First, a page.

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BMC Health Serv Res. 2006 Mar 16;6:35.

Differences in per capita rates of revascularization and in choice of revascularization procedure for eleven states.

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School of Public Health, University at Albany, Rensselaer, NY 12144, USA.



A few studies have investigated differences in elective procedure rates across small and medium sized referral regions. The purposes of this study are to investigate differences in revascularizations across 11 entire states and to investigate differences in choice of revascularization procedure (percutaneous coronary intervention (PCI) vs. coronary artery bypass graft (CABG) surgery).


Age-sex adjusted rates per 100,000 population who were 20 or older were calculated for PCI, CABG surgery, and total revascularization for each state. Also, the risk-adjusted proportion of revascularized patients who underwent PCI was calculated for each state and differences were compared.


We found variations in procedures performed per capita of 1.83-fold for PCI, 1.54-fold for CABG surgery, and 1.54-fold for total revascularization. For patients undergoing revascularization of two or more vessels, the age/sex adjusted maximum rate of 224 per 100,000 population over 20 years old in Florida was 53% higher than the minimum rate of 146 in Colorado. Higher catheterization rates per 1,000 Medicare enrollees and higher percent of white patients were significant predictors of higher revascularization rates, and density of specialists was a significant predictor of catheterization rate. The risk-adjusted percentage of revascularized patients with two or more arteries attempted who underwent PCI ranged from 10.4% in Oregon to 29.0% in Iowa.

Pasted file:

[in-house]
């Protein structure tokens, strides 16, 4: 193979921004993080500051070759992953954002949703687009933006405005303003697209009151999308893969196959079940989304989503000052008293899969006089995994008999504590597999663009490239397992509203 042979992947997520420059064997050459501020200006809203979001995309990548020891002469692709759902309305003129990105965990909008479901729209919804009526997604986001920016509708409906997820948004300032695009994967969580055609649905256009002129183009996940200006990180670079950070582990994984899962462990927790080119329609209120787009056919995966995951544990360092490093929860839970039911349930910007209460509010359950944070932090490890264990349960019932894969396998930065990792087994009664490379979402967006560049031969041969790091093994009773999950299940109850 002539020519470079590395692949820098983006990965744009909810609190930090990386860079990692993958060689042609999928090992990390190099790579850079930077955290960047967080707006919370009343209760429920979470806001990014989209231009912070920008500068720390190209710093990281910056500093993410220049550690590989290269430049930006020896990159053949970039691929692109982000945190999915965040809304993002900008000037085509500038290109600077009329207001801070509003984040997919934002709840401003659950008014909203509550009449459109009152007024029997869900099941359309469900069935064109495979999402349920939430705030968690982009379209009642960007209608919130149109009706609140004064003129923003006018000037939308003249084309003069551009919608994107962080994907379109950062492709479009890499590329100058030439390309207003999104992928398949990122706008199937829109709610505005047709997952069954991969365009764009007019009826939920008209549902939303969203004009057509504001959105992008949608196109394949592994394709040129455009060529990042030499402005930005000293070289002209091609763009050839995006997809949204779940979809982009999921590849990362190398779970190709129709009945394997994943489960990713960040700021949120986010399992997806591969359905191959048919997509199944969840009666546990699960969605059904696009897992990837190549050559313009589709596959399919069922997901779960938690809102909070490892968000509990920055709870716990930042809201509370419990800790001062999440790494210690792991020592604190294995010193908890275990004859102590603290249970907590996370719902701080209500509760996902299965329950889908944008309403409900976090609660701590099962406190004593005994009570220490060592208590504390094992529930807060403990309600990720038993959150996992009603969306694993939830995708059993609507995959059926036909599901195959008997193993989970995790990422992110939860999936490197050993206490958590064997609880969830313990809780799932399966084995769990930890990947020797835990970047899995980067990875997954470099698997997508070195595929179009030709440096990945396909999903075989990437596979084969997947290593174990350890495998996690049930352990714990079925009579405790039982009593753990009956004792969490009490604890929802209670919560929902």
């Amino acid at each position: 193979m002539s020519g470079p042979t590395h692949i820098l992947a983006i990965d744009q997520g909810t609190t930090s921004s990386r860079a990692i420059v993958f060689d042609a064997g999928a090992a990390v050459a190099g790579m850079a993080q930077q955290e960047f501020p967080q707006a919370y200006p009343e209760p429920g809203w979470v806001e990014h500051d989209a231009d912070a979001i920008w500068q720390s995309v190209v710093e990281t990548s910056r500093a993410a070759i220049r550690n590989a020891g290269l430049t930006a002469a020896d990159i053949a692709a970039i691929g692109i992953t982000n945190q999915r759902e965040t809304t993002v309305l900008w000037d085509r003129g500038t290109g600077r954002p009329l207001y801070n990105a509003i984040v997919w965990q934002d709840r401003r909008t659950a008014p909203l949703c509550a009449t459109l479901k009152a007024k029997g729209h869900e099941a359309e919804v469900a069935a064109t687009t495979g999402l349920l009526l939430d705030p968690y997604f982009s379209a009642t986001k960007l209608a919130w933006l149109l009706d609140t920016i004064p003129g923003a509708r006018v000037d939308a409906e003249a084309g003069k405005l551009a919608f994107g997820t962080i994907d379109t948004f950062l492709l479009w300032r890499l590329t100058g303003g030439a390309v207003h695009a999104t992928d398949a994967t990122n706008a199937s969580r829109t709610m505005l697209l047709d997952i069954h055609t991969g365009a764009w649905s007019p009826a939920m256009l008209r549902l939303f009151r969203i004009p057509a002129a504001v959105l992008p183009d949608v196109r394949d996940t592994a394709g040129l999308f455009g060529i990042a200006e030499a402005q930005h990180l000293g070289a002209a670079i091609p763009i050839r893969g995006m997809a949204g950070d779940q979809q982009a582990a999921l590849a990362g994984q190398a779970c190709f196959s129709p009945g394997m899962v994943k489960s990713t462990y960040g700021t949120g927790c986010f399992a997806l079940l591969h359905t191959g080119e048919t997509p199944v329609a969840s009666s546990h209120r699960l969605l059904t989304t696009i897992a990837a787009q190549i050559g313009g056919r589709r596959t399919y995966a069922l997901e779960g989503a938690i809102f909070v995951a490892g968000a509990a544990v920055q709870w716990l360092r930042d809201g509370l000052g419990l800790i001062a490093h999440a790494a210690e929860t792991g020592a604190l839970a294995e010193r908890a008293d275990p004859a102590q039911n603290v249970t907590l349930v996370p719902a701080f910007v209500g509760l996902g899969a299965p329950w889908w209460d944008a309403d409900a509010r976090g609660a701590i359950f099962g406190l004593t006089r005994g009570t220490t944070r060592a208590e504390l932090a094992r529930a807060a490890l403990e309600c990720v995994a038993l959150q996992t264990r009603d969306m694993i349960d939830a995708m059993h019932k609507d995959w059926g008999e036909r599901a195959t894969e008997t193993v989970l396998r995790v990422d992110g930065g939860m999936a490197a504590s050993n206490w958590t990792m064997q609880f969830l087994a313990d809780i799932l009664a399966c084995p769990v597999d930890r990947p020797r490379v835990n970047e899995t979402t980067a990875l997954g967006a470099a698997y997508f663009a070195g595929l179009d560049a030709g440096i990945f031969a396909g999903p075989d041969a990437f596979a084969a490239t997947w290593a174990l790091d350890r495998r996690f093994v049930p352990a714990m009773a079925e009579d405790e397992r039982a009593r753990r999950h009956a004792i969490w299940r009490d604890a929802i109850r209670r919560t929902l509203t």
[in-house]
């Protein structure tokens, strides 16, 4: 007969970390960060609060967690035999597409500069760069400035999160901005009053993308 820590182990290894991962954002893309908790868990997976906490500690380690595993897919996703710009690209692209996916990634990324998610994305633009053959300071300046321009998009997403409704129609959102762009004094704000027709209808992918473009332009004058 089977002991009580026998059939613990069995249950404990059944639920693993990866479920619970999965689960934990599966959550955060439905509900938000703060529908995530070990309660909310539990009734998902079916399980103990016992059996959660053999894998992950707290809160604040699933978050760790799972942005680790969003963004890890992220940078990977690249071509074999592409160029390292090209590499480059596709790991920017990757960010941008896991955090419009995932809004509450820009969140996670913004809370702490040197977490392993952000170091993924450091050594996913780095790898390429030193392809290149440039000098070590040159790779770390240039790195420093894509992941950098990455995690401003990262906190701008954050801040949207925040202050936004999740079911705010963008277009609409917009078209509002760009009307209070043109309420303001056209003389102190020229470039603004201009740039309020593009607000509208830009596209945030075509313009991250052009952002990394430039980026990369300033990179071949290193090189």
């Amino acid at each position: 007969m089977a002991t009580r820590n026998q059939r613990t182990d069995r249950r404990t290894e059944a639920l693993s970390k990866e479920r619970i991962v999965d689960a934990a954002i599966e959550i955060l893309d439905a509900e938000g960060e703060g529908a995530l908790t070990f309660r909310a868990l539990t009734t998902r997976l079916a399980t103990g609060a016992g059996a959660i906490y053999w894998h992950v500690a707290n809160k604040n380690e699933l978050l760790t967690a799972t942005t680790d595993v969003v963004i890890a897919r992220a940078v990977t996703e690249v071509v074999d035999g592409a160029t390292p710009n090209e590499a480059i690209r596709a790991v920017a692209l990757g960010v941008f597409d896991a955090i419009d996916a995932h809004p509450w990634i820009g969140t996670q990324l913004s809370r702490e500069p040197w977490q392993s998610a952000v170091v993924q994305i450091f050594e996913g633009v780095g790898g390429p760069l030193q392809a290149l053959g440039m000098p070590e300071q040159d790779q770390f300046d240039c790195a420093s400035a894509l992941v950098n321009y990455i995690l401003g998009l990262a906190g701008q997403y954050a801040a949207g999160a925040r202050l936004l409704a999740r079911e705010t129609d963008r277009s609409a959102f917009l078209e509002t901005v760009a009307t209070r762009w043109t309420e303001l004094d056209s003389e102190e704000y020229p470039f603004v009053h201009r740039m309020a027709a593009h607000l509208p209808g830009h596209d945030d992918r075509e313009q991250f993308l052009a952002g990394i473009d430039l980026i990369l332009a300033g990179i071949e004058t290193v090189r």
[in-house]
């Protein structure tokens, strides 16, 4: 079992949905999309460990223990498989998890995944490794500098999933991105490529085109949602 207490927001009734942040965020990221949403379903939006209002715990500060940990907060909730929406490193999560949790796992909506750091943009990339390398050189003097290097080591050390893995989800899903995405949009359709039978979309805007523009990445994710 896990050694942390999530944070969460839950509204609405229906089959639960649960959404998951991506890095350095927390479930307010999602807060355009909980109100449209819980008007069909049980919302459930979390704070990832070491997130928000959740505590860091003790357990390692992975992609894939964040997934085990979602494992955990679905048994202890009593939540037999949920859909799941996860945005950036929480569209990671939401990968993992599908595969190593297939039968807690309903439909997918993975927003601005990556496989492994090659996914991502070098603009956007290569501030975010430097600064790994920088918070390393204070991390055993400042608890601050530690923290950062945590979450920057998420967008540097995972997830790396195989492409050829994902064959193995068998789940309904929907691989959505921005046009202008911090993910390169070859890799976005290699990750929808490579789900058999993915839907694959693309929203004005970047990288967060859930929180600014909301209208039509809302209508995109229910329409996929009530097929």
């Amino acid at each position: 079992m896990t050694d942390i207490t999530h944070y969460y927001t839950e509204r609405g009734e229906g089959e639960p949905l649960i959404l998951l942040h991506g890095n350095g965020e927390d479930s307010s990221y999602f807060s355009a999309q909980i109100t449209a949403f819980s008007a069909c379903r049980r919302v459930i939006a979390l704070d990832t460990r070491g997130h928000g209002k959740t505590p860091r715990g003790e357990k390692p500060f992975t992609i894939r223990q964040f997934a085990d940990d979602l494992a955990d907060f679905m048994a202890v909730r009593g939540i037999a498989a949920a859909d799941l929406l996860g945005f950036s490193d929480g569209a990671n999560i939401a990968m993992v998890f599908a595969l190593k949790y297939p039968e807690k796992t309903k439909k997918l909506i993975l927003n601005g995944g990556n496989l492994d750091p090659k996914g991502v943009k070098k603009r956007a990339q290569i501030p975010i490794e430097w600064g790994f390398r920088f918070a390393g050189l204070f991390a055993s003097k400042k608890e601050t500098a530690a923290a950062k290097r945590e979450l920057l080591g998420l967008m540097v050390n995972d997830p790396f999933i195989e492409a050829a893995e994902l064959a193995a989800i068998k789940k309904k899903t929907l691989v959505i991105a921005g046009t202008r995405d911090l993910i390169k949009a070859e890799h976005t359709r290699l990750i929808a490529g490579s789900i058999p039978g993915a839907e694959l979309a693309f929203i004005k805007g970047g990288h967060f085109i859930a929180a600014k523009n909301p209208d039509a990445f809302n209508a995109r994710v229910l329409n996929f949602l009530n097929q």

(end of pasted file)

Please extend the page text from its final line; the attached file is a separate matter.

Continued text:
There are reasonably large differences among states in total revascularization rates and in type of revascularization among revascularization. These differences appear to be related to practice pattern differences. Future effort should be devoted to understanding the reason for these differences and the impact on patients' health and survival.

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